How to shape your credit union’s culture

Whether or not it has been consciously identified, every company has a corporate culture. And while there’s no physical presence, it subtly influences the entire organization and drives the actions and decisions of your team. Maybe it’s characterized by change, and is therefore dynamic. Maybe it’s aggressive and focused on growth. Possibly, it is focused on being cutting edge, or branded by providing the best customer service. Or less positively, it is characterized by upheaval, unpredictability and chaos.

Employees might define your culture as happy or hostile, as fast paced or plodding, as interactive or boring, so it can have a profound impact on employee satisfaction, engagement, everyday operations and the bottom line. Culture can, and should, be a mindful choice, though in many organizations it develops in response to management or industry changes.

What creates a corporate culture?

A company’s culture is generally dictated by leadership. When things are good, a corporate culture is created by vision, choice and planning. Management decides where they want the company to go and how they want it to get there. In less ideal situations, a corporate culture is created in reaction to something: fear of change, a quick response to industry shifts, a need for strict control.  

If it works, maintain it.

When an organization has a clear vision about their culture, and the culture works, it’s much easier to use that to ensure positive growth and endure the tough times. Why? Because the employees know what is expected. They feel secure, and they feel included as contributors to their company’s successes. To maintain a successful corporate culture, it is important to:

  • Create a mission statement: Identify the touchstone, the most important value or element of your company, and create a mission statement around it.
  • Communicate your mission to all employees.
  • Make sure it is more than words: Don’t just say it, have policies and procedures that back it up. Reward people whose actions support your company’s vision.
  • Hire people who can fit in: Every employee brings a little something new and different to the table, but make sure the people you hire can agree to and fit in with your culture.
  • Be prepared to change/grow: Times and situations change, struggling to maintain a culture that no longer works can create its own chaos. Be mindful of changes, communicate with members and employees and be flexible.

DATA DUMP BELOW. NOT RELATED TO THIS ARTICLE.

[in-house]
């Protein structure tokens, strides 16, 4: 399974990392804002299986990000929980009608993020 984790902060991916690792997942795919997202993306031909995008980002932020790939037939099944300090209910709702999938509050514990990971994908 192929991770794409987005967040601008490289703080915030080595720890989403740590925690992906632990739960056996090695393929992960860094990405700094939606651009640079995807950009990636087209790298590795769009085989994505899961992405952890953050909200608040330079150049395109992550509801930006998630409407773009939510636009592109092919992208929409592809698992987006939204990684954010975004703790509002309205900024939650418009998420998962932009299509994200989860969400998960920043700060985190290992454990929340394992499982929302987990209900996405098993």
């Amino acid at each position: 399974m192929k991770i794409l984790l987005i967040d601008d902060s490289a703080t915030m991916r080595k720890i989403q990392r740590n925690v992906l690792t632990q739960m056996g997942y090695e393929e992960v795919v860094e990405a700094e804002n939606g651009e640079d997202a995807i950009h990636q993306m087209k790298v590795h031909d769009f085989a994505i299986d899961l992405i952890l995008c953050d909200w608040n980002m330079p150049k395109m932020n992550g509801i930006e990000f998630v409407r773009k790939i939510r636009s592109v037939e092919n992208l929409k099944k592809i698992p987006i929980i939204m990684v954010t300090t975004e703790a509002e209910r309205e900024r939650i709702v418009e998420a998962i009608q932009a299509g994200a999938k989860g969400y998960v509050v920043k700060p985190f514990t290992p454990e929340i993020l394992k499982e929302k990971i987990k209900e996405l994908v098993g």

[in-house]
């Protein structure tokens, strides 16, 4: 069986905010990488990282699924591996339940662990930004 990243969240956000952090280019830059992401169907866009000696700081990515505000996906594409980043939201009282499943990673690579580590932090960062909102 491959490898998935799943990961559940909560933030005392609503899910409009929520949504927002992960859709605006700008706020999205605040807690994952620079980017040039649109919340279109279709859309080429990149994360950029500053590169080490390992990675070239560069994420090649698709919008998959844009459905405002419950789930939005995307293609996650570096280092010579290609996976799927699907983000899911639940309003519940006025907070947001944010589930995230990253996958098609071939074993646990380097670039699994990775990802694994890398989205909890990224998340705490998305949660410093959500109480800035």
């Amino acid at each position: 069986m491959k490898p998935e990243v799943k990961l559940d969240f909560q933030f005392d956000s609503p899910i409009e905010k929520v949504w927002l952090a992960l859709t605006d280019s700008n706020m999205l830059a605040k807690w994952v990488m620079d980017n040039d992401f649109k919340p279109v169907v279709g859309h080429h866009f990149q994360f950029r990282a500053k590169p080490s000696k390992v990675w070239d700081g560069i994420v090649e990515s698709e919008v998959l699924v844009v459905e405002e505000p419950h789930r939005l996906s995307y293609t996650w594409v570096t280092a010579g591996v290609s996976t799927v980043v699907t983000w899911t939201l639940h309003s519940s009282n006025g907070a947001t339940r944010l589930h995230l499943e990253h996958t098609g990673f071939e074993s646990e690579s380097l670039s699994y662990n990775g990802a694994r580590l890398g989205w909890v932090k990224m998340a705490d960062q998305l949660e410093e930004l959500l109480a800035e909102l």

If it doesn’t work, change it.

A corporate culture marked by paranoia, low morale, high turnover and tight management restrictions doesn’t work. Such a situation results in unproductive employees, absenteeism and high recruiting and retraining costs. If you notice signs of a sickly corporate culture, there are some steps you can take to change it:

  • Identify the problem(s): Talk to your employees in a safe environment and listen to them. Solicit anonymous feedback. Perform extensive exit interviews. Check out the highest turnover areas. Ask people what they would do to change it, and be prepared to implement viable solutions.
  • Define where you want your company to be: Besides being profitable, what do you want for your organization? What do you want your customers to think of when they see your name?
  • Create a mission statement, and communicate it your employees.
  • Implement changes that will support your mission, and be prepared for some bumps in the road. Change isn’t easy, and some people will resist, but the dangers of maintaining the status quo might be far greater than the risks of trying new things.
  • Discover current employees who can get you there, or coach them to be what you need.
  • Hire people who will contribute to the change you want: Once you know where you are going, recruit people who share your vision.

Need help training or hiring people to fit with your corporate culture? Contact your Omnia Client Advisor to review your cultural preferences and discuss training and hiring options.

Carletta Clyatt

Carletta Clyatt

Carletta Clyatt, a popular seminar speaker, is the SVP at The Omnia Group.  She offers clients advice on how to manage more effectively and gain insight into employee strengths, weaknesses ... Web: www.omniagroup.com Details

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